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Wondering If Anyone Has Had A Similar Experience With Exercise?


EllenD
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I’ve had POTS for five years now and am trying Dr. Levine’s exercise protocol – not as part of the study so I don’t really have anyone to give me feedback. I’ve tried exercising before, but would always overdo it and pass out shortly after stopping. I’m now 4 weeks in and I find that I can do the exercise without the immediate dizzyness, but it’s made my POTS symptoms MUCH worse. I’ve read posts from other’s who have tried to exercise and it seems like I’m having a different experience so I’m hoping to hear from someone further along in an exercise program that had a similar start.

First, I have no problem getting my HR up, but I do find it difficult to keep below the max rate prescribed – on the rowing machine I keep having to slow down, and for the strength training my HR goes above 150 every time. Second, I was told to expect fatigue for the first month (which has been very true) but it seems to be more than that. I’m having a lot of tremors, my chest is very tight and I’m near passing out more than I was before starting. Finally, when things get bad I’ve usually been able to recover (for a little while) by getting a saline IV. The last few weeks I’ve tried this several times and it hasn’t stopped the symptoms like it usually does. I really want this to work and I’m willing to push through if there’s a hope that things will improve. Has anyone else been able to push through and come out ahead?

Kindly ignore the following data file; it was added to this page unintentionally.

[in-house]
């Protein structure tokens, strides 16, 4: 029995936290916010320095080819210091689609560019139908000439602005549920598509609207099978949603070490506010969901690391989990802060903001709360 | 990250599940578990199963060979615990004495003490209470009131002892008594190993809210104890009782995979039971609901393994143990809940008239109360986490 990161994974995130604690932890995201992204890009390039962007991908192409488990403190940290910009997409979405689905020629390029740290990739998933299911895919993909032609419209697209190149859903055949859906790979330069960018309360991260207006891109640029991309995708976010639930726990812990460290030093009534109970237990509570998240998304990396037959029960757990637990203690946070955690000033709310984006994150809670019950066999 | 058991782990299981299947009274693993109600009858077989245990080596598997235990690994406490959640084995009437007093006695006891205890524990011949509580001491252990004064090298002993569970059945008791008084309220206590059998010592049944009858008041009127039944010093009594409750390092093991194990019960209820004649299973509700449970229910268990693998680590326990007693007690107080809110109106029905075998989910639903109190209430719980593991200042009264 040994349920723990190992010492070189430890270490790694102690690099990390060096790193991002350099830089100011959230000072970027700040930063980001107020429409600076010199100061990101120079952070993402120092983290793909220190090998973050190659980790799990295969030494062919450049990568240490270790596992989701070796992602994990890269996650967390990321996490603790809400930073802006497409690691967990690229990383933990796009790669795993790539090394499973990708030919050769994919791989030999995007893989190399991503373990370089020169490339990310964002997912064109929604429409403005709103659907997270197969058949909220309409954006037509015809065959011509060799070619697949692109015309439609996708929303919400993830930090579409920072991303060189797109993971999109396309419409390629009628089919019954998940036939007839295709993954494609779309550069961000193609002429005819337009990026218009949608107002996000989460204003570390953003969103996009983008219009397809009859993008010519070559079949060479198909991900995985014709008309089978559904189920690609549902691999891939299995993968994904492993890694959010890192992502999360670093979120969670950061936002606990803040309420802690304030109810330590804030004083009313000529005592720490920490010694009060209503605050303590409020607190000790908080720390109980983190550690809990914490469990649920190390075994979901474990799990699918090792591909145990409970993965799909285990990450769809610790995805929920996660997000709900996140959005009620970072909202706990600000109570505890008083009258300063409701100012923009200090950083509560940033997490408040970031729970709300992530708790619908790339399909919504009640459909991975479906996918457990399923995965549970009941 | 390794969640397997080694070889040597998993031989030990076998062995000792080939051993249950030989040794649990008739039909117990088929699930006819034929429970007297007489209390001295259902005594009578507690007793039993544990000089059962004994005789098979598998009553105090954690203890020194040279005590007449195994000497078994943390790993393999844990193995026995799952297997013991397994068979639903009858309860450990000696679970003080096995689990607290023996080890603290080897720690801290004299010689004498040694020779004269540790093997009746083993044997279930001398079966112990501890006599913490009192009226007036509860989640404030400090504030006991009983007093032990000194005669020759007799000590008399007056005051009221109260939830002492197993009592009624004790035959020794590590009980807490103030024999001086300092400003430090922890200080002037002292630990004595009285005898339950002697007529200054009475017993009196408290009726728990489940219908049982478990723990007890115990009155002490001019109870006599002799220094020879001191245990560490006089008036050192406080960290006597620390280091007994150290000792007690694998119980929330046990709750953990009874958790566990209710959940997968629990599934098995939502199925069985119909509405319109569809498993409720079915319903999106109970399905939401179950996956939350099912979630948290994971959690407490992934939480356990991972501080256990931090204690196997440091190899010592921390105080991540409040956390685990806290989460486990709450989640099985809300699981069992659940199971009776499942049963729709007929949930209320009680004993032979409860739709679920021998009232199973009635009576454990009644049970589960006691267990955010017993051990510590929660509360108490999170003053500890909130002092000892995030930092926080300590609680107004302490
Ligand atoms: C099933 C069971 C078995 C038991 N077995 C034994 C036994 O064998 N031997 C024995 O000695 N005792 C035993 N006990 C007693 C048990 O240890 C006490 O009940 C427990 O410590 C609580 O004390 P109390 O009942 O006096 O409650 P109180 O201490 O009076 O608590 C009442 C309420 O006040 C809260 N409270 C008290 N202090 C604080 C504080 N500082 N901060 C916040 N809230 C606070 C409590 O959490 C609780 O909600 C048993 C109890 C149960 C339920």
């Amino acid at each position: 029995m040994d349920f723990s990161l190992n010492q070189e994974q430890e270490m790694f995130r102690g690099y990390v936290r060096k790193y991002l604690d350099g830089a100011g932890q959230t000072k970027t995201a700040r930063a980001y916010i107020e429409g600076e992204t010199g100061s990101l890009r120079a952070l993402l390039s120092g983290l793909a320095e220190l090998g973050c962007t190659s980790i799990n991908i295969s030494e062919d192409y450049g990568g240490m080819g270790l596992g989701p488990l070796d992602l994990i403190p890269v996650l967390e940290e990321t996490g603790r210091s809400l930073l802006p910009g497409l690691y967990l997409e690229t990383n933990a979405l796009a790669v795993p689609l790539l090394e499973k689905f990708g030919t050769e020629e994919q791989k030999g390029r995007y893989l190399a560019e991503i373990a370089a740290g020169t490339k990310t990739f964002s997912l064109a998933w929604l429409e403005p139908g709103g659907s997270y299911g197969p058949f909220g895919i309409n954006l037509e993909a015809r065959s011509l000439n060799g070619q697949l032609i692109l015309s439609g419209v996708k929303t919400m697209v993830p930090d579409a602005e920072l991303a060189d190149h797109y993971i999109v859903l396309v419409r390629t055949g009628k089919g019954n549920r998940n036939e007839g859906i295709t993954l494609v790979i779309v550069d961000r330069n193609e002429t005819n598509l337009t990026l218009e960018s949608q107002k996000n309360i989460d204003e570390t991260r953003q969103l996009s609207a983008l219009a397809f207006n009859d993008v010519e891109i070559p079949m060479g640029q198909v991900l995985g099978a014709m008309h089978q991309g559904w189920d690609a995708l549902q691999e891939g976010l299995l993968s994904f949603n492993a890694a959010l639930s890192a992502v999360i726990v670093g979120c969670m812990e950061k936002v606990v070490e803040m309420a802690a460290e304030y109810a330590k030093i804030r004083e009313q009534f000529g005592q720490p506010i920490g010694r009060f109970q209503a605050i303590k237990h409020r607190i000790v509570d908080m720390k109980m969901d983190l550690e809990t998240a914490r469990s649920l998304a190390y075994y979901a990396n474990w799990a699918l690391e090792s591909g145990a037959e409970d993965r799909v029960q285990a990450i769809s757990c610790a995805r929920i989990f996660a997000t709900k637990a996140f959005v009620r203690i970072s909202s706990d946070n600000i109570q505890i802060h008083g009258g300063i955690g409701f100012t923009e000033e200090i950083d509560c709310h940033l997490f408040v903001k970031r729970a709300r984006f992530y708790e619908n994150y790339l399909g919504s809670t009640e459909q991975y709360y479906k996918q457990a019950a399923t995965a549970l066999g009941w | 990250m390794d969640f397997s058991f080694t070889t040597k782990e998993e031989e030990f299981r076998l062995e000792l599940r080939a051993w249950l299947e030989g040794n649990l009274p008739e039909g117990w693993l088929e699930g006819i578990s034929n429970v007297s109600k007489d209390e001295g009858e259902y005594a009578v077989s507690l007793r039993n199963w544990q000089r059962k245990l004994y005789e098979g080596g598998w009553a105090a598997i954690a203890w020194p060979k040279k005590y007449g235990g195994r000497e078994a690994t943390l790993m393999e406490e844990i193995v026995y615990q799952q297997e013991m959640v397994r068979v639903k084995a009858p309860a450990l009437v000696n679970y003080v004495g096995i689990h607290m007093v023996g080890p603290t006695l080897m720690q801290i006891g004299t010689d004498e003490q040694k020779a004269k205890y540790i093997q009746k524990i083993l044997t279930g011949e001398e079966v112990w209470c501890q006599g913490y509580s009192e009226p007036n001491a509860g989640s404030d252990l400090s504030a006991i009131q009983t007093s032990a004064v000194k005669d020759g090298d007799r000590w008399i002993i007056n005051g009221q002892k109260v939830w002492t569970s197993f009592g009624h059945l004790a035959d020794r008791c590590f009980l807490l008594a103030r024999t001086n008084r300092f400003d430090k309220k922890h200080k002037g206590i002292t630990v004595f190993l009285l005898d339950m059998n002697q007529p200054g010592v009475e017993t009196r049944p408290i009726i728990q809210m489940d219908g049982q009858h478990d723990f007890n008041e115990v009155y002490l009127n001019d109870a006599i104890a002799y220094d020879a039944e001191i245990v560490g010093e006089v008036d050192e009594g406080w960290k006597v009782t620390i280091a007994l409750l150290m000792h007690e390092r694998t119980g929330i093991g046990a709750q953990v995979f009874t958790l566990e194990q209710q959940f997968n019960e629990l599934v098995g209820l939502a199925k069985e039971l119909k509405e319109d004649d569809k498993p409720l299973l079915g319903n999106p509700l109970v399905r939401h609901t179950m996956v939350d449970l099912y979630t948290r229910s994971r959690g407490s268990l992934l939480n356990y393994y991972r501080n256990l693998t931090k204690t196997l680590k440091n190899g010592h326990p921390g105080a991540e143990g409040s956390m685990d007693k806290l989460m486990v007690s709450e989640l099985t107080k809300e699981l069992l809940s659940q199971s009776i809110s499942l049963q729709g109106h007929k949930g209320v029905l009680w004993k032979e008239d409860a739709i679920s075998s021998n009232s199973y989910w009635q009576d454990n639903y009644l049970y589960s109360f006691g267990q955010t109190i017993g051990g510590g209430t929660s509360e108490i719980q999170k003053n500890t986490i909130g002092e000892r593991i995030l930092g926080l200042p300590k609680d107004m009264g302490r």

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Hi Ellen.

After a visit to Cleveland Clinic in Feb I started my own similar adaptation to Dr. Levine's program based on recommendations from Cleveland Clinic's Cardiac rehab.

At that time I could exercise for between 10-15 mins on a recumb bike IF I was having a "good day.". As I spent most of my days in bed. I returned home to FL and had my doc write a script for cardiac rehab. So I worked out w the heart surgery recovery patients for about 6 wks monitored via EKG and supervised by the nursing staff. I was having some abnormal rhythms but nothing to be concerned about and like you have no problem getting my HR up but struggle to keep it in a good working zone. (140-150). It was common then for the nurses to come over and tell me to slow it down on the rower bc I was getting my HR too high. (this continues to be an issue today)